Whatever it is that you want to build, conduct a proper market analysis of the supply and demand curve in the specific niche you’re aiming to target.

Entering an industry where market equilibrium is long surpassed and a clear surplus has been reached means nothing more than adding to that surplus. Consider industries with supply shortages and unsolved problems, get there ‘firstest with the mostest’, and offer a solution, like Uber.

Uber may not be the freshest but it’s one of the most relevant examples of why ‘first in, best dressed’ rule works in business. Uber’s success as a startup may be explained by a number of factors, but you can’t deny the fact that it was the first ride sharing company which made a big presence and managed to carve out a meaty chunk of the market. No matter how much competition turns up, Uber’s still on everyone’s lips and it’s something people think of first when they need a ride — market recognition at its best, huh? And keep in mind that quite a few real world problems were solved thanks to Uber: problems with public transportation, ways to hold your driver accountable, easy accessibility, ability to choose how much you’re going to pay for the ride, easy payment and more. That being said, don’t be like all these other companies, in fact, don’t be like Uber, be yourself, but unique self who can get off the beaten track and make the tables turn.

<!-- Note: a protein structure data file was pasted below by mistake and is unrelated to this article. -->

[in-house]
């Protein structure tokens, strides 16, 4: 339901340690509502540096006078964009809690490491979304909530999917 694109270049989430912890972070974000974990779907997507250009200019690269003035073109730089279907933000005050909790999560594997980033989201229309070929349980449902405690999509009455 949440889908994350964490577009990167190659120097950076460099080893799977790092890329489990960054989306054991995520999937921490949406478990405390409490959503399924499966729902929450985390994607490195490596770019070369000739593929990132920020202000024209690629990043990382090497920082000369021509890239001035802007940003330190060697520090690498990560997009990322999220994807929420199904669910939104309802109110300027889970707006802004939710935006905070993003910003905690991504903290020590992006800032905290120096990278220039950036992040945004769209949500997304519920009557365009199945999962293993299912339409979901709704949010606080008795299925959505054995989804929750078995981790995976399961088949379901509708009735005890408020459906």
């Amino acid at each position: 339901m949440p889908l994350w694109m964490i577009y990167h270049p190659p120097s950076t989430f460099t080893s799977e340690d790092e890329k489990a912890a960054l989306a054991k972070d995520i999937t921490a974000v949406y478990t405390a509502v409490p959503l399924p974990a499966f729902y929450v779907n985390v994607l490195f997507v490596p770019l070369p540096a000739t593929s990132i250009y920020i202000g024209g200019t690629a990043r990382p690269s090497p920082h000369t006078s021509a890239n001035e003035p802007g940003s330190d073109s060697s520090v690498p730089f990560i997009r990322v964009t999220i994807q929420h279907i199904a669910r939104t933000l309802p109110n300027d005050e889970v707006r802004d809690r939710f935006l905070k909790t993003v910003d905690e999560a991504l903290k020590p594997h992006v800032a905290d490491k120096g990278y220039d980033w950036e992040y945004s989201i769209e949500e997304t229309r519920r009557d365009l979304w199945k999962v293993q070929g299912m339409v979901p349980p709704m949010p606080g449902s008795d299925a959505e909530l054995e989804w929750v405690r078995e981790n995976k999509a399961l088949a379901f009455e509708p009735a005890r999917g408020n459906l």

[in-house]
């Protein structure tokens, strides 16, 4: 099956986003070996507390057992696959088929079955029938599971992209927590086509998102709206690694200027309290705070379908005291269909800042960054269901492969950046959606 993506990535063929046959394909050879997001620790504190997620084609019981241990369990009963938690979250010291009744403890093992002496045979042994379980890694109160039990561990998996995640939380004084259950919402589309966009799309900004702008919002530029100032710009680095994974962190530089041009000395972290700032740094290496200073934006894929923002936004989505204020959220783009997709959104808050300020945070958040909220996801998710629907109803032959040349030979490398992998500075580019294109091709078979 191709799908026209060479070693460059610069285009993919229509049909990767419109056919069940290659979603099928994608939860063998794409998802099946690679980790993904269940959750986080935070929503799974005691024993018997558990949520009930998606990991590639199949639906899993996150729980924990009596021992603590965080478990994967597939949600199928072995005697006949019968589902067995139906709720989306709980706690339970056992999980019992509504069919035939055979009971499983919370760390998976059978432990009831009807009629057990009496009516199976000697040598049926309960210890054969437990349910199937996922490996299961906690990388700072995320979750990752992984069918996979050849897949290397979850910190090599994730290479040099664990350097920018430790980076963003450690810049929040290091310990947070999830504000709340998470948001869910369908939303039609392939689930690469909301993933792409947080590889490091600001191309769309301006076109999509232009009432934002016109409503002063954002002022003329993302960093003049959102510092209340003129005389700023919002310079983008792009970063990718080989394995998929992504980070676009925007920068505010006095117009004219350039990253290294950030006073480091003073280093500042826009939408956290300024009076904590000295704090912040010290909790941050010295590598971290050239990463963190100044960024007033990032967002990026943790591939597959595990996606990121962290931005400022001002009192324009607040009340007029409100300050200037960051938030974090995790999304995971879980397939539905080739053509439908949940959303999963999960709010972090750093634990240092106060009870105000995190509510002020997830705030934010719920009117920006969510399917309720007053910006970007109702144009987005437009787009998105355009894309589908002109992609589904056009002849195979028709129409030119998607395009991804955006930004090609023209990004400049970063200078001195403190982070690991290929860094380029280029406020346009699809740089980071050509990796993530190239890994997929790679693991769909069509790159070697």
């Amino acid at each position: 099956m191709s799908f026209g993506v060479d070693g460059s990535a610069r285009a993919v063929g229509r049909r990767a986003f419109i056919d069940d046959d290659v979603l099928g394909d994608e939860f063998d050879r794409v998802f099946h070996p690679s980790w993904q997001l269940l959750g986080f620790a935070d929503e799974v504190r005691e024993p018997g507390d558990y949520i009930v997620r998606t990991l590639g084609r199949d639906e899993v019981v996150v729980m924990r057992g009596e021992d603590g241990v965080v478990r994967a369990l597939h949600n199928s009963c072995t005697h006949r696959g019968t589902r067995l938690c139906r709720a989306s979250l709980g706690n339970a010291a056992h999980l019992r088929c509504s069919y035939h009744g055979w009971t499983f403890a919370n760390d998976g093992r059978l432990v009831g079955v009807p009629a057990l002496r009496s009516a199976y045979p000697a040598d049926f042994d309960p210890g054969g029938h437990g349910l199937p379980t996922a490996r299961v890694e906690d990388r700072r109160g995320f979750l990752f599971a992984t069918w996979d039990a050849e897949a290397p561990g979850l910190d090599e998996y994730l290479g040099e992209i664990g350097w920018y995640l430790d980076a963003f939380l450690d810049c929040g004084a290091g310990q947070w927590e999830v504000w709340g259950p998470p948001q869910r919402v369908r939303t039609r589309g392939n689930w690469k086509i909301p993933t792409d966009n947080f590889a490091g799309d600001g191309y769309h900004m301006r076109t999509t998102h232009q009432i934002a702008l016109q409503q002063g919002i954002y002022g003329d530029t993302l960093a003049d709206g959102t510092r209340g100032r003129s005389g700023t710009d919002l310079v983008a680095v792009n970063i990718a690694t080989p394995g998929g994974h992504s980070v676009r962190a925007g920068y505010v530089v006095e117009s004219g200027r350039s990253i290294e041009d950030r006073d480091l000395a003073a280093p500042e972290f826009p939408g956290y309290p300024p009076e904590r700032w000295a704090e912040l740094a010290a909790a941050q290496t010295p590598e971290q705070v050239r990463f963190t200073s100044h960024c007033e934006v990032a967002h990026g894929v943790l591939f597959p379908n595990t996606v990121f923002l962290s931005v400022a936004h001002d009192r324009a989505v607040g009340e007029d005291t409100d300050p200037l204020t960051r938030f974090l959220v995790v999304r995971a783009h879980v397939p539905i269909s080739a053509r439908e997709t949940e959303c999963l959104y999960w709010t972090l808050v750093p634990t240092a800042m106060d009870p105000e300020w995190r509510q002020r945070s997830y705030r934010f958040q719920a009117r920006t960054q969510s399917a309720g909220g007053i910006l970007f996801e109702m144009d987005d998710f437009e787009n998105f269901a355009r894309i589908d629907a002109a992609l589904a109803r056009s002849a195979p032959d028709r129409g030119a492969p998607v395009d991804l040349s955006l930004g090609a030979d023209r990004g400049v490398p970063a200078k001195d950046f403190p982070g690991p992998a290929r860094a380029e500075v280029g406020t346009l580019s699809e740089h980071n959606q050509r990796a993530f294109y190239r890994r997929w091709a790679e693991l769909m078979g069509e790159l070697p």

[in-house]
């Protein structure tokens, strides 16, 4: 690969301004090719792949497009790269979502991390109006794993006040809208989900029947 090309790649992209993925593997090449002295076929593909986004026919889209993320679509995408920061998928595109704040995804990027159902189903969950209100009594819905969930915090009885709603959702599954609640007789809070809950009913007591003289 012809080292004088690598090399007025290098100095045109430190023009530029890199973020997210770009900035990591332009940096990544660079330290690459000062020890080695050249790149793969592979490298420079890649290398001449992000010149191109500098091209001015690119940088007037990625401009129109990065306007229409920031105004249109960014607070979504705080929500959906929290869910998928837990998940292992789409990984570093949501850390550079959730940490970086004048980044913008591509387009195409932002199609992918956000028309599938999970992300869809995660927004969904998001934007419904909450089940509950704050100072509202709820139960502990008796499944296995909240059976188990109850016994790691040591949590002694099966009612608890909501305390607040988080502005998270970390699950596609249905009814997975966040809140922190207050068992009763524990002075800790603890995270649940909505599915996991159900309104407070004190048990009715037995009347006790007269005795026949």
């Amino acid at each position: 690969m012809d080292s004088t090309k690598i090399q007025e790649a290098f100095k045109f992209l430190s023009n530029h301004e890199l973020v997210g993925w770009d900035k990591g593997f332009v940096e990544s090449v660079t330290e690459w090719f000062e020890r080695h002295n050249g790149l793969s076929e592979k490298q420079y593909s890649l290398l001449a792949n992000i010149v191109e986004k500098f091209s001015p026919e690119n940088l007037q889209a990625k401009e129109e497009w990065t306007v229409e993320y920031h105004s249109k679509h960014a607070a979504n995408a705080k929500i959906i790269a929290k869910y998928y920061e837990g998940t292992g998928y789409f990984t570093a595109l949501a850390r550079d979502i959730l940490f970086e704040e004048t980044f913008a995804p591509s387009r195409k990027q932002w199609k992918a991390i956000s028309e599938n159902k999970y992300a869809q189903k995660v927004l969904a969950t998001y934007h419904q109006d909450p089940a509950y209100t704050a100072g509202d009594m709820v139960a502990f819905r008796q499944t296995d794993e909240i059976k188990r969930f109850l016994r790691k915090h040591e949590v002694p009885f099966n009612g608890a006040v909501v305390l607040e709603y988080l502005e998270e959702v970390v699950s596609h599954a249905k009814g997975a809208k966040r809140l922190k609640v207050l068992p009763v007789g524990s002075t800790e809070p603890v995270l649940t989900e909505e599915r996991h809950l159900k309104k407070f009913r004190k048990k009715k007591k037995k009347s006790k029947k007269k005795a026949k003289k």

Waste every penny you’ve got